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POLLUSCA

POLLUSCA or POLUSCA (Πολούσκα: Eth. Πολυσκανός, Eth. Polluscinus: Casal della Mandria), a city of Latium, which appears in the early history of Rome inseparably connected with Longula and Corioli. Thus, in B.C. 493, we find the three places enumerated in succession as reduced by the arms of Postumus Cominius; and again in B.C. 488 all three were recovered by the Volscians under the command of Coriolanus. (Liv. 2.33, 39; Dionys. A. R. 6.91, 8.36.) No subsequent mention of Pollusca occurs, except that its name is found in Pliny, among the cities of Latium of which all trace had disappeared. (Plin. Nat. 3.5. s. 9.) As its name is there given among the places which had once shared in the sacrifices on the Alban Mount, it is probable that it was originally a Latin city, and had fallen into the hands of the Volscians; whence it is called, when first noticed in history, a Volscian city. Livy, indeed, appears to regard Longula and Pollusca as belonging to the Volsci Antiates, and therefore at that time mere dependencies of Antium. The position of Pollusca, as well as that of Longula, must be in great measure matter of conjecture, but the site suggested by Nibby, on a hill adjoining the Osteria di Civitá, about 22 miles from Rome, on the road to Porto d'Anzo, has at least a plausible claim to that distinction. The hill in question which is included in the farm of the Casal della Mandria, stands just at the bifurcation of the two roads that lead to Porto d'Anzo and to Conca: it was noticed by Sir W. Gell as the probable site of an ancient town, and suggested as one of those which might be selected for Corioli: if we place the latter city at Monte Giove, the site more generally adopted, Pollusca may very well have been at the Osteria di Cività; but the point is one which can never be determined with certainty. (Gell, Top, of Rome, p. 183; Nibby, Dintorni, vol. i. p. 402; Abeken, Mittel Italien p. 72.)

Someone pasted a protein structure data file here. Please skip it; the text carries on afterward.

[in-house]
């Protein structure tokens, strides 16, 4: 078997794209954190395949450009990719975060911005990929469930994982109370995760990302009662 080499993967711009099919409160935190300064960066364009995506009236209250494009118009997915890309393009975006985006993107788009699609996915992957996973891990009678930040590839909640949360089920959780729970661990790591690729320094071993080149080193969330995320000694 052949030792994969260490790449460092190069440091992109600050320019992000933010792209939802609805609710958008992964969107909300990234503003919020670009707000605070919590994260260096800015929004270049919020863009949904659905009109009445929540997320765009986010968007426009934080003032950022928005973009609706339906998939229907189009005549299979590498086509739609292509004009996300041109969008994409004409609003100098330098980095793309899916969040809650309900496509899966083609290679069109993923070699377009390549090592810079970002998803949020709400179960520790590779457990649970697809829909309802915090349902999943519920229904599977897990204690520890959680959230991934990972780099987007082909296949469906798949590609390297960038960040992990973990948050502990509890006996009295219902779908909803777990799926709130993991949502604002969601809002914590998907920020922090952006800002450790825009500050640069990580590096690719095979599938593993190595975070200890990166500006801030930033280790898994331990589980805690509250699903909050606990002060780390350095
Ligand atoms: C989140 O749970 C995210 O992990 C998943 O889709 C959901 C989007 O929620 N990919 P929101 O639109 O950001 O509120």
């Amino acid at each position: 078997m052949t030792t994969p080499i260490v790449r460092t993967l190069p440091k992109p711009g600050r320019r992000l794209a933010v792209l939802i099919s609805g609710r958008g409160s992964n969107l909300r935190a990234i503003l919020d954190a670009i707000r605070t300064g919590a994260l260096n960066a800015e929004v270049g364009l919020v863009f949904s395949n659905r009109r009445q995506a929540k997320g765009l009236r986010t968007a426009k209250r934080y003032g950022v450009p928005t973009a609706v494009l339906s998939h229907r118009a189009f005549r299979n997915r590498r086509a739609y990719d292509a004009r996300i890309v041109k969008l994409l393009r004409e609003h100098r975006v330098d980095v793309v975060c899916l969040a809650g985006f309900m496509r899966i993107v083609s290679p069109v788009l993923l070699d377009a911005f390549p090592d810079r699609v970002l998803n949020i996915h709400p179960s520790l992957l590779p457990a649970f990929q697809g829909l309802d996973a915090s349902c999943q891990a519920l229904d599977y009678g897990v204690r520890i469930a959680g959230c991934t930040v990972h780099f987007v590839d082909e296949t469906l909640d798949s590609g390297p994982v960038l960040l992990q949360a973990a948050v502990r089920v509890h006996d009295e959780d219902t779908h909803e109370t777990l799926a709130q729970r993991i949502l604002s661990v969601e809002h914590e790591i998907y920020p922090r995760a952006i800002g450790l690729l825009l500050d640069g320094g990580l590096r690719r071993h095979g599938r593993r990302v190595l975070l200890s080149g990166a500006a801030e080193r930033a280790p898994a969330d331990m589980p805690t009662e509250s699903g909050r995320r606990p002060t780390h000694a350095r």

[E.H.B]

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